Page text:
Sometimes it’s the opposite, sometimes it’s just a shade off. In either case, it should make us laugh at the absurdity while also making us think about what should have been said or done by that character.

Fractured Fairy Tales

These are works of satire, so some are great while others aren’t. I’m not writing a book review on any of them individually.

As a genre, they’re written for adults and children, and the issue I have is for the ones written for children.

The reason is that children are still learning about how people are and are not supposed to act, and what stories are, and who the characters in stories are.

When they’re introduced to satire in stories, they may laugh, but they don’t really get the joke—and sometimes they may act out what they see in the stories.

They don’t yet have the foundation needed to understand satire because they haven’t acquired any real understanding of good/bad or right/wrong or how people should act in different situations.

In the case of the fractured fairy tales, they may not even know the stories that the satire is based on. Children take stories at face value, so a child may even think that the behavior that is the satire is actually how the character (and the child) should act.

Dr. Seuss

I’m sure more than one father has regretted reading “Hop on Pop” to his kids, even though it’s fun—and funny—book.

The type of satire that Dr. Seuss used in his books is different from the fractured fairy tale style of storytelling.

His books certainly have a message, and there’s definitely satire in his stories, but each of the stories are unique stories. He didn’t take an existing story, and change it to satirize it.

That’s why kids and adults can enjoy the story, although each understands it at different levels.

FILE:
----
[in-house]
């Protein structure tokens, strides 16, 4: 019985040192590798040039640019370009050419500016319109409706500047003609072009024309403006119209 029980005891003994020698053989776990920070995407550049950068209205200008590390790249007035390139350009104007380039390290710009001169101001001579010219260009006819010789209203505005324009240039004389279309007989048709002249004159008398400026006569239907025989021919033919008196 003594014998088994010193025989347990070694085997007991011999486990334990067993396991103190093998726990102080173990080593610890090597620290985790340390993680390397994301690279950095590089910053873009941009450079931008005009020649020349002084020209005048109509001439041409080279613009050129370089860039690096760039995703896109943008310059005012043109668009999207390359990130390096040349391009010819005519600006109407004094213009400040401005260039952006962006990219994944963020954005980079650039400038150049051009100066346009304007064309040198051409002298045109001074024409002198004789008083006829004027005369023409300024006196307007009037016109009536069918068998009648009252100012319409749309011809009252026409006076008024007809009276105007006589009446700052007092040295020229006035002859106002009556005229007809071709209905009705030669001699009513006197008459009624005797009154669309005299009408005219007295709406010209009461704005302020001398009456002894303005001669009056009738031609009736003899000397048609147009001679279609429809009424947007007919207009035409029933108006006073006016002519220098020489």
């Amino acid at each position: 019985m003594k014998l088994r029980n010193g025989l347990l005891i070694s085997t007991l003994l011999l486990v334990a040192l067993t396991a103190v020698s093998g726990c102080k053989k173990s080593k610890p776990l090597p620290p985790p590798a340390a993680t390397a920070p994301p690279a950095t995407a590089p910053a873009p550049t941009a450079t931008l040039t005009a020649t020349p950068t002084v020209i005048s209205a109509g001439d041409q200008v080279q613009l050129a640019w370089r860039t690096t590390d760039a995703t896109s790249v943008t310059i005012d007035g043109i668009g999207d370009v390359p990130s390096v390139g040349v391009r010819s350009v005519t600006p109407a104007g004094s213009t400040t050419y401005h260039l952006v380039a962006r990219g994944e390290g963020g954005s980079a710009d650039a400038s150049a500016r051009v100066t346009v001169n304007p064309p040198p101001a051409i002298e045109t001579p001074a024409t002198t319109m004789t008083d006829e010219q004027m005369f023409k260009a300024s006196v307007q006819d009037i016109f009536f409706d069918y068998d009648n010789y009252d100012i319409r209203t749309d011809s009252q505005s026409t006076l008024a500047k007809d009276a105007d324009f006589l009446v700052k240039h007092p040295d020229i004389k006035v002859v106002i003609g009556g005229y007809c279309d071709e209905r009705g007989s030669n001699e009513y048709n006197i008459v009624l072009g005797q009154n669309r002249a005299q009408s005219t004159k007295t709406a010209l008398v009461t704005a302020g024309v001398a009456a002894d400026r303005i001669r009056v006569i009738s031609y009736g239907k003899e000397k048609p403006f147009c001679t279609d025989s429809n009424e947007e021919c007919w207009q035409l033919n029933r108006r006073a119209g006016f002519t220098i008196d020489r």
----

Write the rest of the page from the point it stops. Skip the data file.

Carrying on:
Download the Free PDF, The Bible, Magic, and Fairy Tales

Fractured fairy tales rely on the reader’s familiarity with the original fairy tale.

When the author makes changes in the storyline and/or characters, the readers get the joke because of that familiarity. So if the reader isn’t familiar with the original tale, then the entire point of the story is lost, and the reader has a very different experience with that story.

I’m neither condemning nor praising fractured fairy tales, but in my opinion they’re best understood by older kids and adults, but not by very young children.

This is the end of the "Fairy Tale Fridays" series, and I hope you enjoyed it!

I'm not done though...I do have a new "Fiction Friday" series starting next week: Magic in Christian Stories!

I know that you may have questions about this, and I'd love to hear them, so post them in the comments!

I don't delete comments as long as they're charitable, but posts with personal attacks or otherwise lacking in charity will be deleted

List of Posts:

Fractured Fairy Tales (this post)

248 views0 comments


This post may contain affiliate links, and I may receive compensation for purchases, at no additional cost to you.

Blog Topics

bottom of page